Hearing Loss in One Ear: Why You Need to Address it Soon - SightMD Skip to main content

November 21, 2023

By: Gerri Competiello, AuD

Hearing Loss in One Ear: Why You Need to Address it Soon

We take it for granted, but the sense of hearing is special. To hear the words of another person says and then
answer so that he or she can hear you is the most basic form of communication. Then there are the joys of
listening to music or hearing what the characters in a movie are saying. In short, the importance of being able to hear can’t be overemphasized. That’s why when this sense changes or is not as strong as it was, action must be taken, and fast. Imagine, for instance, if you heard perfectly fine in one ear, but could not in the other…

If you are anyone you know should find that your hearing in one ear not as clear as it is in the other, do not take
the attitude of: “Well, I can still hear O.K. in the other ear, so I don’t need to do anything yet.” Wrong on all counts! If you are unable to hear in one ear, think of it as a signal from your body that something’s wrong and it needs to be checked—now. The condition whereby a person loses the ability to hear in one ear is known as “Sudden Sensorineural Hearing Loss” (or SSHL). As explained by the National Institute of Health, SSHL also known as “sudden deafness” – occurs when there is something wrong with the sensory organs of the inner ear.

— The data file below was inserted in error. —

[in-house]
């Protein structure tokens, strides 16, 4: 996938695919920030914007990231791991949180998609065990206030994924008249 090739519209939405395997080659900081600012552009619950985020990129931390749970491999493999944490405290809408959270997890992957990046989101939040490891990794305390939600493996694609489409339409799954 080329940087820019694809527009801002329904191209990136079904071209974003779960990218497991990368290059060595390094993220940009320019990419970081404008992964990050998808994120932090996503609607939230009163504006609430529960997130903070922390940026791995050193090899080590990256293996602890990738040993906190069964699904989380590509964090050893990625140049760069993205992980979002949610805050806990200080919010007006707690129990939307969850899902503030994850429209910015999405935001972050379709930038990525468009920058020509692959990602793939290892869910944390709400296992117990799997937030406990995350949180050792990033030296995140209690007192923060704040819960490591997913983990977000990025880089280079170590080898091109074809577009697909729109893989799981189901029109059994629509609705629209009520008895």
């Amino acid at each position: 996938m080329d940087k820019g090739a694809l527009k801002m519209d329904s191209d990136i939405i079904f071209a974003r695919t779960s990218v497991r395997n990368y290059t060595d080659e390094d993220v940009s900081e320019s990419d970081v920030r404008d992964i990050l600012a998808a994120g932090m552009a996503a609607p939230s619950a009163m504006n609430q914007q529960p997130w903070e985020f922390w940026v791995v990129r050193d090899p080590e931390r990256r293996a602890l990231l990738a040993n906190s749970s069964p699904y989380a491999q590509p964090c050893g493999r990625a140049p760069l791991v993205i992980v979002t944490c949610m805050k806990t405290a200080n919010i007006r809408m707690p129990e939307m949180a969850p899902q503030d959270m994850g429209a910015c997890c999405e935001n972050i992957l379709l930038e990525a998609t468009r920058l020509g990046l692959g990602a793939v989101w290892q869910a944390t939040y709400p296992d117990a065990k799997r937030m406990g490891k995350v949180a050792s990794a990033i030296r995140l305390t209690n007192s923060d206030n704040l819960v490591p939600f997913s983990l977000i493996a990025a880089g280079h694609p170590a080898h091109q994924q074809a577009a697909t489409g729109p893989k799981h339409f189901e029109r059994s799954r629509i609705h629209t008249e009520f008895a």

This condition frequently – and literally – can happen overnight, as people who experience SSHL notice it when they wake up in the morning. In other situations, SSHL becomes apparent when a person tries to exclusively use the ear that has been impacted, such as placing a phone receiver next to it and finding that he or she is unable to hear anything. Other symptoms may include a fast, loud “pop” sound before his or her hearing disappears, a ringing in the ears, and dizziness.

The National Institute of Health classifies SSHL as a “medical emergency” and advises anyone who
experiences it to do likewise and consult a doctor immediately. By seeking treatment sooner than later, full
hearing will likely return between one and two weeks from the initial loss. Ignoring or delaying treatment will in
turn make lengthen the time it takes for hearing to return.

It is important to be in tune with what your body is “telling” you. Intense pain or discomfort are not the only indicators that something might be wrong. An inconvenient or annoying issue – such as diminished hearing – are signs that you need to be examined and take the necessary precautions. Along with the sense of vision, the hearing health of our patients is very important to the health care professionals at SightMD. If you think you may be experiencing signs of SSHL, make an appointment with us to have your hearing checked. Please, listen to us.